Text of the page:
Young franchise concepts can garner loads of attention, especially as they envision major development deals that yield hundreds of locations across the country and consumers who flock to their doors. The reality is often much harsher, however.
Reaching the 10-unit level may not seem like a major milestone, but in franchising it’s a threshold that’s difficult to attain, as many brands know. And achieving the royalty streams that will ultimately sustain the brand come closer to the 50-unit mark, but the struggle is real to hit that point. Going further, according to FRANdata only 16 percent of U.S. franchises have more than 100 units, and a mere 4 percent have 500-plus locations.
Still, an average of 300 brands begin franchising every year, and prospective franchisees evaluating an emerging brand have much to consider. While alluring for its potential, getting in on the ground floor of a new brand isn’t without risk and savvy investors will do their research. Here are key areas to consider.
The start-up reality. Many emerging brands are truly start-ups, with one or two locations and sometimes little longevity. What’s the status of the franchise you’re considering? Is it a long-standing business with several company locations and a strong operational history that’s just launched a franchise program, or is it a new concept that’s only existed as a franchise? If it’s the latter, look at how long the brand’s been franchising and its unit count. If a start-up has been franchising for three years and only has a unit or two open, perhaps the model is flawed and it shouldn’t be franchising in the first place. That’s doubly concerning if dozens or even hundreds of units have been sold but aren’t open (check Item 20 of the FDD). No one wants to find themselves in the next Burgerim.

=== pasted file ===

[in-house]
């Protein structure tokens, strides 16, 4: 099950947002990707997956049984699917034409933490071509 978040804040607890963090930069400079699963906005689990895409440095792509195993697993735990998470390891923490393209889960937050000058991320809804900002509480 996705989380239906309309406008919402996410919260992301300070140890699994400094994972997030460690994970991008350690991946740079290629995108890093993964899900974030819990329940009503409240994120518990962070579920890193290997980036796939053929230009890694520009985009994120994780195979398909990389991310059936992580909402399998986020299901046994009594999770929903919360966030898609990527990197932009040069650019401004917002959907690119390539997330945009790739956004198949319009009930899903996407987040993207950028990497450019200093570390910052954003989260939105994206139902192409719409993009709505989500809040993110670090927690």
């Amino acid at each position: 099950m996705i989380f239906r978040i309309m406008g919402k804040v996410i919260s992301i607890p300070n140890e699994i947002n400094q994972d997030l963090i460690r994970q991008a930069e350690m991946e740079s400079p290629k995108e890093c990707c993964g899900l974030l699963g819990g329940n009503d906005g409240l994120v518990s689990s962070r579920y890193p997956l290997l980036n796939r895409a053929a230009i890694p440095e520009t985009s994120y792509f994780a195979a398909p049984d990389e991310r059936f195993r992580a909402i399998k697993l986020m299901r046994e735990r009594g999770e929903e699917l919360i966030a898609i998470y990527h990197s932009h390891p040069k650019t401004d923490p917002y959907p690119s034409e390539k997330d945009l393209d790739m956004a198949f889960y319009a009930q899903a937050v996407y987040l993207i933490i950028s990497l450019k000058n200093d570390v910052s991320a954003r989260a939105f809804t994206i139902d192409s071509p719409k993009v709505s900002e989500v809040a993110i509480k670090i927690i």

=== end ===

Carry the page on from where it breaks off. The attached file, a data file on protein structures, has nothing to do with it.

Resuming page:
Look at the leadership. Is this a founder-led brand, or have other franchise professionals gotten involved? For those experienced executives who’ve worked with multiple franchisors, ask them about their relevant experience and what convinced them to work for the brand in question. Conversely, don’t bet on the founder alone. Leadership can change, and when it comes time to sign the franchise agreement you want solid terms in place that can outlast any changes at the top.
Examine the financials—and understand your own risk tolerance. How transparent is the franchise disclosure document and does it include Item 19 details on financial performance? This can vary depending on the size of the system, but even a franchise with just a few company locations should be able to demonstrate those units are performing well enough to support a franchise royalty and return on investment. Not having an Item 19 when units are open and operating is a red flag, noted Mark Dady, a managing partner at Dady & Gardner whose firm represents franchisees. “If you’re making money from existing units, why wouldn’t you be shouting it from the rooftops?” he questions.
Where’s the growth? Pay attention to where the franchise is focusing expansion efforts and where franchisee growth is coming from. Regional growth around a company’s home base helps build brand recognition, while selling franchises in far-flung markets can make development difficult and spread support too thin.
How is support handled? A franchisee’s first year in business is often the most challenging and it's a time during which they’ll turn to the franchisor for help. The franchisor should provide a heavier level of support, particularly during those first 90 days, and have a structure and resources in place for ongoing assistance. Look, too, for comprehensive operations and training manuals. Even a start-up concept should have these pieces prepared before launching a franchise program and smart franchisors will provide helpful training beyond what’s required in the FDD.
If a prospective franchisee gets to the agreement-signing stage, remember, Dady emphasized, that everything is negotiable. “And in an emerging franchise, everything should be negotiable,” he continued. That includes royalties and development schedules, he said, and final agreements need to recognize the risk a franchisee is taking on a new concept.